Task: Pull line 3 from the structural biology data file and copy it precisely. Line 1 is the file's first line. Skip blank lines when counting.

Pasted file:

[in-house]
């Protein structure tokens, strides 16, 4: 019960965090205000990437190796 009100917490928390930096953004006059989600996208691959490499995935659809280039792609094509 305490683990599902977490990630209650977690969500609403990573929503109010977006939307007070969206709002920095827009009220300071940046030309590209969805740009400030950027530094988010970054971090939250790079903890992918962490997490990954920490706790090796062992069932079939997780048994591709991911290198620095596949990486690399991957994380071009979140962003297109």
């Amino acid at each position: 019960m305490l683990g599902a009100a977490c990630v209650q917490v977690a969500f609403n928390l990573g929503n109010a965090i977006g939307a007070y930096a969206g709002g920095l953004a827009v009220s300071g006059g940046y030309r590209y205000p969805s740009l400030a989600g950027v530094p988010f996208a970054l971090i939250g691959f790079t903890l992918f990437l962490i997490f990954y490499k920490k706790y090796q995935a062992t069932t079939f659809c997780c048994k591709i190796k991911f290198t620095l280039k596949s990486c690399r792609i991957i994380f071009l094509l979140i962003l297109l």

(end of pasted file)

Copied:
């Amino acid at each position: 019960m305490l683990g599902a009100a977490c990630v209650q917490v977690a969500f609403n928390l990573g929503n109010a965090i977006g939307a007070y930096a969206g709002g920095l953004a827009v009220s300071g006059g940046y030309r590209y205000p969805s740009l400030a989600g950027v530094p988010f996208a970054l971090i939250g691959f790079t903890l992918f990437l962490i997490f990954y490499k920490k706790y090796q995935a062992t069932t079939f659809c997780c048994k591709i190796k991911f290198t620095l280039k596949s990486c690399r792609i991957i994380f071009l094509l979140i962003l297109l």